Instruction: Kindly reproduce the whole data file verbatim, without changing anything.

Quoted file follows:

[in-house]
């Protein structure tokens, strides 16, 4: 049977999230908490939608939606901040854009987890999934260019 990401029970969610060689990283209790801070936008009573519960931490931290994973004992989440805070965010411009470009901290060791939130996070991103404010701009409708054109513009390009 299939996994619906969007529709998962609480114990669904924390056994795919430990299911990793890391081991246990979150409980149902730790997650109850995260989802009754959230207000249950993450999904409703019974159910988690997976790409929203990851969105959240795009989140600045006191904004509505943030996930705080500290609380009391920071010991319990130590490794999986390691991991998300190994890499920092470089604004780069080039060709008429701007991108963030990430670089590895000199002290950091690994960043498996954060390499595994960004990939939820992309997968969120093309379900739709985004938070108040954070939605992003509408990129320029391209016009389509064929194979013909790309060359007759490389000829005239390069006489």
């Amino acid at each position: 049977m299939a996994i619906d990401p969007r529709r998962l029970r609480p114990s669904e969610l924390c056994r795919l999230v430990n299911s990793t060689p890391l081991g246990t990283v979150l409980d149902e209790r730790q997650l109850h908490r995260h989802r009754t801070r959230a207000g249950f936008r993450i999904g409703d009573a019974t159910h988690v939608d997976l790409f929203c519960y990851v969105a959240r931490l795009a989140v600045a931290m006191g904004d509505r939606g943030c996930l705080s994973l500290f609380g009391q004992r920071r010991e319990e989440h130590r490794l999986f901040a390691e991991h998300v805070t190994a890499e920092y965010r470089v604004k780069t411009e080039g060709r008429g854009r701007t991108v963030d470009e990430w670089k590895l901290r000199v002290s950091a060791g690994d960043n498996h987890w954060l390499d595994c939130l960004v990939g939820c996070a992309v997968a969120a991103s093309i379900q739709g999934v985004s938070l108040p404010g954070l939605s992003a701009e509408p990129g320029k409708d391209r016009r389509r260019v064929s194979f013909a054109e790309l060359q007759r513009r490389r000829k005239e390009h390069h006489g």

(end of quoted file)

[in-house]
């Protein structure tokens, strides 16, 4: 049977999230908490939608939606901040854009987890999934260019 990401029970969610060689990283209790801070936008009573519960931490931290994973004992989440805070965010411009470009901290060791939130996070991103404010701009409708054109513009390009 299939996994619906969007529709998962609480114990669904924390056994795919430990299911990793890391081991246990979150409980149902730790997650109850995260989802009754959230207000249950993450999904409703019974159910988690997976790409929203990851969105959240795009989140600045006191904004509505943030996930705080500290609380009391920071010991319990130590490794999986390691991991998300190994890499920092470089604004780069080039060709008429701007991108963030990430670089590895000199002290950091690994960043498996954060390499595994960004990939939820992309997968969120093309379900739709985004938070108040954070939605992003509408990129320029391209016009389509064929194979013909790309060359007759490389000829005239390069006489």
């Amino acid at each position: 049977m299939a996994i619906d990401p969007r529709r998962l029970r609480p114990s669904e969610l924390c056994r795919l999230v430990n299911s990793t060689p890391l081991g246990t990283v979150l409980d149902e209790r730790q997650l109850h908490r995260h989802r009754t801070r959230a207000g249950f936008r993450i999904g409703d009573a019974t159910h988690v939608d997976l790409f929203c519960y990851v969105a959240r931490l795009a989140v600045a931290m006191g904004d509505r939606g943030c996930l705080s994973l500290f609380g009391q004992r920071r010991e319990e989440h130590r490794l999986f901040a390691e991991h998300v805070t190994a890499e920092y965010r470089v604004k780069t411009e080039g060709r008429g854009r701007t991108v963030d470009e990430w670089k590895l901290r000199v002290s950091a060791g690994d960043n498996h987890w954060l390499d595994c939130l960004v990939g939820c996070a992309v997968a969120a991103s093309i379900q739709g999934v985004s938070l108040p404010g954070l939605s992003a701009e509408p990129g320029k409708d391209r016009r389509r260019v064929s194979f013909a054109e790309l060359q007759r513009r490389r000829k005239e390009h390069h006489g």